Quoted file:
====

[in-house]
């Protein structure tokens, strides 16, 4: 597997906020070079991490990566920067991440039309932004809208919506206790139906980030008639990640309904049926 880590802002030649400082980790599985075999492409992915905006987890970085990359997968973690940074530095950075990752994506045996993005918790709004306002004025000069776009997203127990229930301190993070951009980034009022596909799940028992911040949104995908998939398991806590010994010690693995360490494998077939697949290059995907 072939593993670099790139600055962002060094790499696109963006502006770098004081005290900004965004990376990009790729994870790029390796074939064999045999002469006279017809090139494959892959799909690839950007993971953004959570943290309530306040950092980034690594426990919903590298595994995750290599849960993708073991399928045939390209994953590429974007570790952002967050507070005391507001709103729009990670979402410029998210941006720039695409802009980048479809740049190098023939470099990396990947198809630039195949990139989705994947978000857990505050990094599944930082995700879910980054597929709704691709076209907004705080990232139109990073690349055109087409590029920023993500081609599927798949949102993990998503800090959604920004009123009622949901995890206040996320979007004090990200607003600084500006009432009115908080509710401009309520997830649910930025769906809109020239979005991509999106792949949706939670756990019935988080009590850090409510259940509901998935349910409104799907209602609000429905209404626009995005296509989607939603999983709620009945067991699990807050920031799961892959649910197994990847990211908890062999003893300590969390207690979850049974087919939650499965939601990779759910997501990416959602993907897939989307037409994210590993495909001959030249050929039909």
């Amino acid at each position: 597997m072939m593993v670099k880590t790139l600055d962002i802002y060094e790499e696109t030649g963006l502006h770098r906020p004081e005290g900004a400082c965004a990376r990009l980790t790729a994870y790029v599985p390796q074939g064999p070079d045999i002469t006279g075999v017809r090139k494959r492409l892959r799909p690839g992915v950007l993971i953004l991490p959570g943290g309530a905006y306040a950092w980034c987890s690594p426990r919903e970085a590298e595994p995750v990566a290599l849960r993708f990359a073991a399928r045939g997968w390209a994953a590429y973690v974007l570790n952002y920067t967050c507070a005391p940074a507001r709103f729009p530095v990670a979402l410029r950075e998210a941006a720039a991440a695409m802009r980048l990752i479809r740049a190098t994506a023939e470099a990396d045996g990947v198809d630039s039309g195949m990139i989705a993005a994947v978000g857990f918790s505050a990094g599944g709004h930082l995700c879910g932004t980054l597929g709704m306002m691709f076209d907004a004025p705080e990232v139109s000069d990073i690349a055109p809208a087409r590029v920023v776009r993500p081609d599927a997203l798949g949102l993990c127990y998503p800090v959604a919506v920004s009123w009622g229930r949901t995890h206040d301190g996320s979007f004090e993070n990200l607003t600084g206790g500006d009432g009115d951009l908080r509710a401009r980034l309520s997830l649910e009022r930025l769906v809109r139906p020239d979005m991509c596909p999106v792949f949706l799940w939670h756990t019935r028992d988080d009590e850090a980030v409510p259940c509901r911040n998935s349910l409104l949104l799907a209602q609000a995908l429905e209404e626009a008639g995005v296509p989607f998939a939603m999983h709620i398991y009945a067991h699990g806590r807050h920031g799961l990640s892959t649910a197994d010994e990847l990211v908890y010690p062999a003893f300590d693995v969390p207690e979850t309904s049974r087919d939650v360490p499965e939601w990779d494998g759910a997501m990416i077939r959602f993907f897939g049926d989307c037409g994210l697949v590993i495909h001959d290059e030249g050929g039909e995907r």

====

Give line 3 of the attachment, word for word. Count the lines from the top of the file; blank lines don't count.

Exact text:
């Amino acid at each position: 597997m072939m593993v670099k880590t790139l600055d962002i802002y060094e790499e696109t030649g963006l502006h770098r906020p004081e005290g900004a400082c965004a990376r990009l980790t790729a994870y790029v599985p390796q074939g064999p070079d045999i002469t006279g075999v017809r090139k494959r492409l892959r799909p690839g992915v950007l993971i953004l991490p959570g943290g309530a905006y306040a950092w980034c987890s690594p426990r919903e970085a590298e595994p995750v990566a290599l849960r993708f990359a073991a399928r045939g997968w390209a994953a590429y973690v974007l570790n952002y920067t967050c507070a005391p940074a507001r709103f729009p530095v990670a979402l410029r950075e998210a941006a720039a991440a695409m802009r980048l990752i479809r740049a190098t994506a023939e470099a990396d045996g990947v198809d630039s039309g195949m990139i989705a993005a994947v978000g857990f918790s505050a990094g599944g709004h930082l995700c879910g932004t980054l597929g709704m306002m691709f076209d907004a004025p705080e990232v139109s000069d990073i690349a055109p809208a087409r590029v920023v776009r993500p081609d599927a997203l798949g949102l993990c127990y998503p800090v959604a919506v920004s009123w009622g229930r949901t995890h206040d301190g996320s979007f004090e993070n990200l607003t600084g206790g500006d009432g009115d951009l908080r509710a401009r980034l309520s997830l649910e009022r930025l769906v809109r139906p020239d979005m991509c596909p999106v792949f949706l799940w939670h756990t019935r028992d988080d009590e850090a980030v409510p259940c509901r911040n998935s349910l409104l949104l799907a209602q609000a995908l429905e209404e626009a008639g995005v296509p989607f998939a939603m999983h709620i398991y009945a067991h699990g806590r807050h920031g799961l990640s892959t649910a197994d010994e990847l990211v908890y010690p062999a003893f300590d693995v969390p207690e979850t309904s049974r087919d939650v360490p499965e939601w990779d494998g759910a997501m990416i077939r959602f993907f897939g049926d989307c037409g994210l697949v590993i495909h001959d290059e030249g050929g039909e995907r």